Beginning Home Automation with Home Assistant

As a techie kind of guy, I always wanted to get into the smart home game.  That was what I told myself 10 years ago in my apartment.  An apartment is fine for home automation, but it can be a bit limiting.  Can't mess with the thermostat, replacing switches and outlets is money down the drain, investing in smart appliances was money down the drain...  So many factors leading you to only consider smart light bulbs, smart outlets and maybe some sensors or NFC tags.  To say nothing of the fact that you need to run a server.  Needless to say, I did not get into home automation then.  The technology was quite immature as well.  The good stuff was all proprietary, anyway.

Fast forward to now, and my wife asked me to get some security cameras for the outside of the house.  I could buy a few Nest cameras, wire them for power, pay Google for services, wait for Google to shut down the service, and then buy new cameras, or I could just do it myself.  Ok, I admit that Google probably isn't pulling the plug on Nest anytime soon.  That doesn't mean I want to be locked into their ecosystem any more than I have to.  That means doing it myself or going with some other vendor.  I chose to go with the DIY approach, since that would be more fun and I get to do way more stuff that way.

I started looking at Home Assistant and quickly went down the rabbit hole.  I started with installing the HA container in Kubernetes.  It was fine, but Kubernetes is a little too much complexity for something I want to be able to mess with at a low level.  I discovered the HAOS or Home Assistant Operating System, which is basically an OVA with Docker underneath.  I also had a Raspberry Pi 4 kicking around, so I decided to try that.  HAOS works fine on a Raspberry Pi 4, and I started going deeper with that.  The second part was the cameras.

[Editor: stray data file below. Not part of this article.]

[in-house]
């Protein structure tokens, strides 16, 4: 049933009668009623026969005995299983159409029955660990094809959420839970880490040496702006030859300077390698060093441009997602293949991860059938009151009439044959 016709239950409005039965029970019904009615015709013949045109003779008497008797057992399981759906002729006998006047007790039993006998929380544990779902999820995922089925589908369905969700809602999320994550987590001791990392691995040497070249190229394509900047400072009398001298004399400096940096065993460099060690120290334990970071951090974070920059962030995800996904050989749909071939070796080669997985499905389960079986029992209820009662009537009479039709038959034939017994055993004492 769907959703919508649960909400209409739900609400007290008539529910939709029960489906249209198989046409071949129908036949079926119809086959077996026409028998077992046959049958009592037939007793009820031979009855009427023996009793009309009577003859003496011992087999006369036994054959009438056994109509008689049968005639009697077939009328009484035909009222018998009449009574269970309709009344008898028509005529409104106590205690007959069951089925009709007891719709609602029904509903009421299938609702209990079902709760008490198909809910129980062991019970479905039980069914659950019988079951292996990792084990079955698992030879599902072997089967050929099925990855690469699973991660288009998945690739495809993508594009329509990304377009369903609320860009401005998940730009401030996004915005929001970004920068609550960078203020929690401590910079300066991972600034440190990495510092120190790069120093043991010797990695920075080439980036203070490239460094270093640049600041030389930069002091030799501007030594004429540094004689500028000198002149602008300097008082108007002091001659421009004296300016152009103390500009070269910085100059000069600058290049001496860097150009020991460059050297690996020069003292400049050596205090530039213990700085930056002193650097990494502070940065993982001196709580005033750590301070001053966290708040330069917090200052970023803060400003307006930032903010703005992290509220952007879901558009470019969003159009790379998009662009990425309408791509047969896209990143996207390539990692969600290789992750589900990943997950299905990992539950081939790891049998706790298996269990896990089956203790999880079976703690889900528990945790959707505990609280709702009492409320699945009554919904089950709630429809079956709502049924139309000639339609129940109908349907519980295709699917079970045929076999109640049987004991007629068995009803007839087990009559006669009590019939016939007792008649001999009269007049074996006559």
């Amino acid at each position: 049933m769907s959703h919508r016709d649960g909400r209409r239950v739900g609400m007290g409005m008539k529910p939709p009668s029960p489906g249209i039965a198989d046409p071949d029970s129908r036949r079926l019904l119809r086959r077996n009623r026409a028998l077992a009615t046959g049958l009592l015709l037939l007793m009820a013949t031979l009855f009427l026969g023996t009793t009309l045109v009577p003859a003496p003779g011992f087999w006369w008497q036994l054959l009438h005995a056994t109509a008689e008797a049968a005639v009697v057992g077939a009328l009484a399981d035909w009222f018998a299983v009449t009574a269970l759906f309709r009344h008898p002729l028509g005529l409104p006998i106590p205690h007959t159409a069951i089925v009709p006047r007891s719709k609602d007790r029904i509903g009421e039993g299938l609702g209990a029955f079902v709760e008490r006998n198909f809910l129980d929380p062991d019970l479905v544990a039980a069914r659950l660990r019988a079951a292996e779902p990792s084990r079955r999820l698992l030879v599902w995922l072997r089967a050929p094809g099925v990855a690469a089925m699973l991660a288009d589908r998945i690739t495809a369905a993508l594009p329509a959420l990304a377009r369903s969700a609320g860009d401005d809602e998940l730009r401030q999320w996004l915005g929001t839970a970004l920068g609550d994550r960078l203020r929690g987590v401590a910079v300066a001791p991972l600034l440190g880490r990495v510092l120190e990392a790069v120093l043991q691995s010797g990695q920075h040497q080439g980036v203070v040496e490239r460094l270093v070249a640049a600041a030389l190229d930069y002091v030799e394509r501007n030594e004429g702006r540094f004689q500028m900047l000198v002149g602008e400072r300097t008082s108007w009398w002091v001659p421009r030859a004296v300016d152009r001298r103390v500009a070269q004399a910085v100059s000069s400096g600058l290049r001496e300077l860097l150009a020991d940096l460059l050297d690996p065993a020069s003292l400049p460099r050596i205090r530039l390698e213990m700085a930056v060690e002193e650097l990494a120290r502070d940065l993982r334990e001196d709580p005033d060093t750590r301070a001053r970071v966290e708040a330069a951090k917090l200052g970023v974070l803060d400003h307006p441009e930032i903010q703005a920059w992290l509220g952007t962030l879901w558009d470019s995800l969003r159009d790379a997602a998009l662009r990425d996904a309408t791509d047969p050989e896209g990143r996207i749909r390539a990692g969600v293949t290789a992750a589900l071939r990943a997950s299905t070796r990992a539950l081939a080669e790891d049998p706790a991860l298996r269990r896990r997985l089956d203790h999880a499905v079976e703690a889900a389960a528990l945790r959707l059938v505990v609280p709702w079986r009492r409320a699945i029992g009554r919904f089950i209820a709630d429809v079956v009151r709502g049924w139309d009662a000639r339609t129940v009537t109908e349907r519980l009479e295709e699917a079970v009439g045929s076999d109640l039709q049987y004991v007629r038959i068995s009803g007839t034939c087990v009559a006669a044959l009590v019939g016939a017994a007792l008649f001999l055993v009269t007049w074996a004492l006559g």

For cameras, I picked up two bullet style 5MP Amcrest IP5M-B1186EW-28MM units.  They came in brown OEM boxes at Microcenter and were very reasonably priced.  Maybe that's why I can't find firmware for them on Amcrest's site.  Who knows?  So these cameras are PoE, so I bought a switch for that too.  I separated those onto their own network segment.  Now for the fun.  The point of cameras is twofold: Record stuff so that you can keep a record of it and allow you to see a feed of the camera live.  Everything else is extra.  I wanted the extra, so I downloaded Frigate, a Network Video Recorder (NVR) that does this detection.  You can even install it at the click of a button on a Raspberry Pi.  Then you can turn off the heat in your house, because things are about to heat up.  The RasPi can not handle Frigate with any sort of competency.  I set the gpu_mem in the config.txt , I used the beta Frigate full access version so I could enable the correct accelerators.  I downgraded my cameras to 1080p so the RasPi could just begin to decode it.  I turned off detection altogether and I started to realize that every business since the 90s must have been using these things.  The picture quality was awful.  If I got a live feed working, it would artifact all over the place for the 4 consecutive frames it would show me before jumping around again.  I doubt it would be any better with a TPU, more on that in a minute.  I'm repurposing that RasPi back into the BirdPi I had installed on it before, it's way more competent for that.  I have a whole lab, so I just downloaded the HAOS OVA and made a VM for it.  Frigate went in a Docker container on the same host I have my Plex container on.  It already has an Nvidia GPU passed through to it and Docker is configured with the NV runtime.  Deconding the h264 would be super quick on that.

Object detection is the new hotness when it comes to home security stuff.  You analyze frames and detect when a person, dog, cat, car, whatever, comes into view.  That takes a lot of processing power, or a purpose built chip to do it for you.  This chip is the Coral TPU.  It's by Google, and is basically a neural processing chip that does object detection really fast.  The HA community is lamenting that the USB Coral is out of stock everywhere due to the chip shortage, and they are correct.  This is what you need with a RasPi to make detection work at all.  The M.2 version was on Mouser, and they have hundreds of them for less than $50 CAD.  I had to buy a PCI-E 1x to M.2 adapter card because I was already using the M.2 slot on my Frigate host, but it was only $10 on fleabay.  Unfortunately it does not work through ESXi.  Something about the MSI-X stack being out of spec for either the Coral TPU or VMWare.  It also doesn't work with EL derivatives.  I am running CentOS 7 on my docker host, so I need to get hardware to migrate frigate to.  I'll follow that up on another post.